After a tremendous event last week in Houston, the UFC returns to Las Vegas and the cozy confines of the APEX, where the smaller cage is used and there is little to no public attendance. Many fighters prefer to compete in front of a raucous crowd while others are more comfortable in a setting that resembles their practice environment, which is quiet. In events from the APEX, announcers and corners are easily heard by fighters and viewers alike.
As a note: Fighters 185 pounds and larger realize a 5% higher finish rate (57%) in the APEX cage since the start of 2020.
From marquee headliners to more obscure, lower-grade fighters we go this week as the main event of Johnny Walker vs. Jamahal Hill is actually a short-notice main event with fighters now having a couple of weeks to prepare for the two extra rounds. The originally scheduled main event of Rafael Fiziev vs. Rafael Dos Anjos had to be postponed because Fiziev had visa issues. That battle of the Rafaels will take place in an upcoming card.
Johnny Walker (+ 200) vs. Jamahal Hill (-240)
Light heavyweight (205 pounds) main event
Tenth-ranked Walker hit the light-heavyweight scene with a striking style that employed flamboyant athletic movement, pronounced power and creativity fueled by an ultra-high confidence that produced impressive finishes.
However, once Walker was forced to compete with higher-caliber fighters, his weaknesses were exposed, evidenced by his having won just one of his last four bouts. It has become apparent that Walker’s brown belt in BJJ is insufficient defense against opponents who employ any wrestling ability or takedown prowess.
His last victory, a win against Ryan Spann, was a back-and-forth stand-up war that saw Walker stunned, staggered and wobbly before he caught Spann with a flush elbow to the teeth and finishing his opponent in the first round. Walker’s best opportunity in that fight or any fight is if the opponent will compete with him standing.
Walker lands 3.4 significant strikes per minute but accepts 2.8. His strike differential of + 0.6 has been reduced as he’s been forced to compete with more well-rounded fighters and fighters who are able to back him up as Walker’s last opponent, Thiago Santos, did.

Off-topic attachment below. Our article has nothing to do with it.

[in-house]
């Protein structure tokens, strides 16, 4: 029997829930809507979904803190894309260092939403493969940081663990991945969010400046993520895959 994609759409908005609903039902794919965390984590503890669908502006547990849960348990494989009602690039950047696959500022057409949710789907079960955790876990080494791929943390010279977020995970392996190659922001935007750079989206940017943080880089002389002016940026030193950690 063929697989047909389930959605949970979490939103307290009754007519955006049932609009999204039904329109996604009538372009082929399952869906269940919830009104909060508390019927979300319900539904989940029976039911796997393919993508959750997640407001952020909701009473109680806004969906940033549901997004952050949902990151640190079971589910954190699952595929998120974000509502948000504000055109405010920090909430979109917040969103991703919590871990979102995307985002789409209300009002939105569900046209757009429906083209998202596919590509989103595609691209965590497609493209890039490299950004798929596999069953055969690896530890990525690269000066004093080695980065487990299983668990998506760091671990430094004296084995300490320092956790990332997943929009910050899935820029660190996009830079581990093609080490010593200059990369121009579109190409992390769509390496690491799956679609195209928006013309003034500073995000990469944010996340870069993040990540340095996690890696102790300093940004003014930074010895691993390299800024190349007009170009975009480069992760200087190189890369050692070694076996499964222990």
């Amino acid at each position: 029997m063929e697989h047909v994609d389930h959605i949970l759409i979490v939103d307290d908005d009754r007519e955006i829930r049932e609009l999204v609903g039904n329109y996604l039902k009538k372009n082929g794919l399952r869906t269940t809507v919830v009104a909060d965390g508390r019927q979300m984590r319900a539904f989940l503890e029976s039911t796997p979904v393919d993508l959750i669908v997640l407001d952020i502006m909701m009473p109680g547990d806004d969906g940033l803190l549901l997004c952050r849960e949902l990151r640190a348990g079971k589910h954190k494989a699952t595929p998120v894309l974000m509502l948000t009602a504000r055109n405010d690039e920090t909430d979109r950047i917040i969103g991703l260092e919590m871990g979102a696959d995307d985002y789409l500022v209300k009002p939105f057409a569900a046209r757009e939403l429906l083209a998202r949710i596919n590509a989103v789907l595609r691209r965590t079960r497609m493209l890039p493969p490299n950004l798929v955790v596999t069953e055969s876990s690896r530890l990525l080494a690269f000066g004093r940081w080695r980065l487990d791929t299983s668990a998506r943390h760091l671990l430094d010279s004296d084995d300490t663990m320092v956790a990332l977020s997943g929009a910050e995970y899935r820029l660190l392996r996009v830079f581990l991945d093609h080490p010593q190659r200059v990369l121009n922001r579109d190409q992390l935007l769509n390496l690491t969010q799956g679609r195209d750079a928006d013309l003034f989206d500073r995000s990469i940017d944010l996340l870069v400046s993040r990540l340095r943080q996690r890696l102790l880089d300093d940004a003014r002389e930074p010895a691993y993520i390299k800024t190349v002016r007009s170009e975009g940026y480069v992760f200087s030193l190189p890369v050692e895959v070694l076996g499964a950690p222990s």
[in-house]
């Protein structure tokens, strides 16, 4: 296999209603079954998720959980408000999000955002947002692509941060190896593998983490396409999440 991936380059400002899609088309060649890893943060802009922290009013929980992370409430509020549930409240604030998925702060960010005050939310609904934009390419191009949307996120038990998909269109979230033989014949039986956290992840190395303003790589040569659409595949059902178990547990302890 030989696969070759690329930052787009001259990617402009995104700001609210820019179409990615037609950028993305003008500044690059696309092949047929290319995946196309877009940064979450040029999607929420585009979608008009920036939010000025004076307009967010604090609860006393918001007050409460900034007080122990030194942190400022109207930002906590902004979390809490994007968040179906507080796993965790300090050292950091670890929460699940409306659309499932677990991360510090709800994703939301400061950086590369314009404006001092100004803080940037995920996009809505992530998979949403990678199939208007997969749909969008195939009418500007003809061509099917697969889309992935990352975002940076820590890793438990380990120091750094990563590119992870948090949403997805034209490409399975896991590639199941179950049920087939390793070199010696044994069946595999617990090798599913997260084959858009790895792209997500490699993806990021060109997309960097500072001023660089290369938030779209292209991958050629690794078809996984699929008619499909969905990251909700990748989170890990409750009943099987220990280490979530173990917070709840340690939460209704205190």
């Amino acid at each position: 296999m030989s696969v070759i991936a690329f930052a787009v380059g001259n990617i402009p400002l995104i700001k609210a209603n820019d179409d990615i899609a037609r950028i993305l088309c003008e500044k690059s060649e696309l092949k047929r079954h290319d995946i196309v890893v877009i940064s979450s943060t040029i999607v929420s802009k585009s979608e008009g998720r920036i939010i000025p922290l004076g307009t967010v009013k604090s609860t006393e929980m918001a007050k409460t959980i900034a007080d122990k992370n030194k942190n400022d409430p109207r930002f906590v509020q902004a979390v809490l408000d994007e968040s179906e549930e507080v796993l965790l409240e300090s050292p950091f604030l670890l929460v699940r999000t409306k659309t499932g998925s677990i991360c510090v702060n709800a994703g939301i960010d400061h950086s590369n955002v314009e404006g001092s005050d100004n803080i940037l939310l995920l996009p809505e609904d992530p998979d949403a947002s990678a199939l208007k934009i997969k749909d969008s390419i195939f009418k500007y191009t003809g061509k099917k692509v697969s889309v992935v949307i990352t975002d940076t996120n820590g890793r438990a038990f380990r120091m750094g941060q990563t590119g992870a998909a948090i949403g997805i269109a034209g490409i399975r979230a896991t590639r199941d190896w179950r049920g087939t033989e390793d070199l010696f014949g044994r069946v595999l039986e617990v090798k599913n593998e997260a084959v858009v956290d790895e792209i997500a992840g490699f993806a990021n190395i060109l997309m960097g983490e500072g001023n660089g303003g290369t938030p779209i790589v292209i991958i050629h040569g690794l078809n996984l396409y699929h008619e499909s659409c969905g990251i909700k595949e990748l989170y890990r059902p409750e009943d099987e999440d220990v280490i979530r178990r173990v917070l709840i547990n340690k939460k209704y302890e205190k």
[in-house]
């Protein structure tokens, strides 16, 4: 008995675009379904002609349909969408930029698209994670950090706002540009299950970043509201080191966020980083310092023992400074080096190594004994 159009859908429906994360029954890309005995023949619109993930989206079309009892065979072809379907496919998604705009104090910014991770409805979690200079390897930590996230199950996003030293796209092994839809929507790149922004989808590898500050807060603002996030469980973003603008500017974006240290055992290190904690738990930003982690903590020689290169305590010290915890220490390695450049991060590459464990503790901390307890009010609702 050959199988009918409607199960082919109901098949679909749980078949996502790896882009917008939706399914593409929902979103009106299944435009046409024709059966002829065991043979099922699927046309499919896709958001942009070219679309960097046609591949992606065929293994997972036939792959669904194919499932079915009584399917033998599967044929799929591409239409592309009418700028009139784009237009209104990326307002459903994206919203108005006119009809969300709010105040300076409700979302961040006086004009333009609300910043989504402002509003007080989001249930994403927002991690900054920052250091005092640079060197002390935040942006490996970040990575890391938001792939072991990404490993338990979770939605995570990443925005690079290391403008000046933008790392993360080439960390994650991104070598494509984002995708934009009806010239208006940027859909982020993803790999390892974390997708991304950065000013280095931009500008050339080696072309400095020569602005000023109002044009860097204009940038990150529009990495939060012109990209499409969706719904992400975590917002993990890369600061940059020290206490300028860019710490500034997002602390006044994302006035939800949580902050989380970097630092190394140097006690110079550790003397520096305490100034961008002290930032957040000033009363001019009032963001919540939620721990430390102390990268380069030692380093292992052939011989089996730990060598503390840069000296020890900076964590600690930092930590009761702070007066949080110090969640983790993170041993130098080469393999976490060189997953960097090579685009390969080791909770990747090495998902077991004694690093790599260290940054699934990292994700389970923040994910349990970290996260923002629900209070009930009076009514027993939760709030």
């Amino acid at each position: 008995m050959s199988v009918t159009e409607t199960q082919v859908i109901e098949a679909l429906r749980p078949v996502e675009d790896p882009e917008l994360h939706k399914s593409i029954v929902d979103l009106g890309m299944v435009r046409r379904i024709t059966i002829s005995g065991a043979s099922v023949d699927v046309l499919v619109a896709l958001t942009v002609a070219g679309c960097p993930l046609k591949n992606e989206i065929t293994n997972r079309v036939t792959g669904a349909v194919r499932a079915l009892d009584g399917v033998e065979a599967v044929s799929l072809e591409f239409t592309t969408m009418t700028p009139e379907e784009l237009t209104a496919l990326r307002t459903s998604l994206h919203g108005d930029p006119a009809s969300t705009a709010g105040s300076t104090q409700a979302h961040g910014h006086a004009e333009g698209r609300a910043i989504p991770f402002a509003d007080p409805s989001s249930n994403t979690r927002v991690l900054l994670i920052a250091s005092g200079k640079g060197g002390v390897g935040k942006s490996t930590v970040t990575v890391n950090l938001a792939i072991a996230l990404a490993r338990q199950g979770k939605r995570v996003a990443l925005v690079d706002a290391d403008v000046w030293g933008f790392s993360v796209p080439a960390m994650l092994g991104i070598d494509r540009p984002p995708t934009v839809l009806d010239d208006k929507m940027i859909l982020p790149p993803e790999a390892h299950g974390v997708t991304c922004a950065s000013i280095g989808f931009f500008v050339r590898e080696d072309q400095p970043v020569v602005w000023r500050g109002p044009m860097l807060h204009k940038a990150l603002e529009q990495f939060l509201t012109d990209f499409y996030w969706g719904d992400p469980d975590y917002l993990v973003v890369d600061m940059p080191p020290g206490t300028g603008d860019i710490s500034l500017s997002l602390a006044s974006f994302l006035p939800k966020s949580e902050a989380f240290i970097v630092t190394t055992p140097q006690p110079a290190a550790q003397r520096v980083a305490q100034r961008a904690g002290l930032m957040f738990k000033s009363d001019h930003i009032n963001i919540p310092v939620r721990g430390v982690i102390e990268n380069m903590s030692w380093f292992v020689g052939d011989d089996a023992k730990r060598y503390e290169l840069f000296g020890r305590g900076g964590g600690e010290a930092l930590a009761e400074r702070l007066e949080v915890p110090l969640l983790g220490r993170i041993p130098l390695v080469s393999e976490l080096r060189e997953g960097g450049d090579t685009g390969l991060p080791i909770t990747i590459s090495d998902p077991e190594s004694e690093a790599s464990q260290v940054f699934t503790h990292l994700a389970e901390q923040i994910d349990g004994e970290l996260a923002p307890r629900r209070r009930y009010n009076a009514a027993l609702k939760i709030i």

In that last bout, Walker competed without using his natural athleticism, flamboyance or innate aggressiveness, and the result was a one-sided loss to a top-10 fighter in the division. Is it possible that in his quest to become a more complete fighter, Walker lost the freedom of movement, striking virtuosity and freedom of expression that allowed him to light up the division early in his career?
Hill, ranked 12th, is a deft striker who uses movement and athleticism to create angles for his power-based striking. Hill lands 7.45 significant strikes per minute on opponents and takes 3.7, a differential of + 3.7, an astounding number for a man of his size, power and bad intention.
Smugger in personality than his effervescent opponent, Hill employs a deliberate, straight-forward “walk your ass down” style, which he developed growing up on the streets of Chicago.
Hill’s direct fighting approach is as innate to him as Walker’s use of space to create openings for his more elaborate striking style is for him.
Walker is two inches taller and has a three-inch reach advantage. Height and reach advantages of this amount in stand-up fights present great advantage for the taller, longer fighter. However, in this bout each man’s mentality must also be accounted for.
Despite giving away height and reach, Hill will be able to pressure Walker and eventually close distance on him to make this his type of fight. Hill needs a barroom brawl. He needs to pressure Walker backward and into the fence, then open up a barrage of power striking from inside position, where he is most effective and his opponent’s length is squelched.
Walker needs to command space, a challenging task for large men in a cage that is 20% smaller than the octagon that was used last week. He must force Hill to pay for pressing forward by cracking him with counter kicks, elbows and knees.
Neither man will press for any form of takedown unless one gets stung by the other, so look for this fight to be a furious, intense battle of strikers. Should this fight be waged in space, Walker has every chance to win. But large, aggressive men in a small cage more than often than not leads to close confrontation, which favors Hill.
Total for this fight: Over 1.5 opened -130 and now stands -110
David Onama (-150) vs. Gabriel Benitez (+ 125)
Lightweight (155 pounds)
Oftentimes when watching UFC bouts, I make notes on which fighters I should fade at all costs based on any number of criteria. There are other times when an athlete makes such a positive impression on me that despite the results of their fight, I am interested in taking a close look at them in their next outing.
This is one such bout.
Benitez is a solid fighter in the lightweight division. A groundbreaker in many ways, Benitez was one of the first Mexican fighters to compete in the UFC. However, at 33 and with almost 15 years of professional fighting under his belt, it’s my judgment that Moggly’s best days are behind him.
Benitez is tough, durable and has advantages in experience and level of competition faced, but I question whether that will be enough as he is also somewhat telegraphing with his striking.
Onama enters off a loss in his debut, which was a short-notice fight against Mason Jones, who I handicap to be an outright killer. Jones had to use every tool in his arsenal to earn a decision win over Onama last October.
Onama, who trains at Glory MMA, has a three-inch height advantage and a three-inch reach edge over his left-handed opponent. Onama is in a very good spot here, and -150 is an opportunity as I believe he’ll close higher than that.
Play: Onama -150
Total in this fight: 1.5 rounds Over -145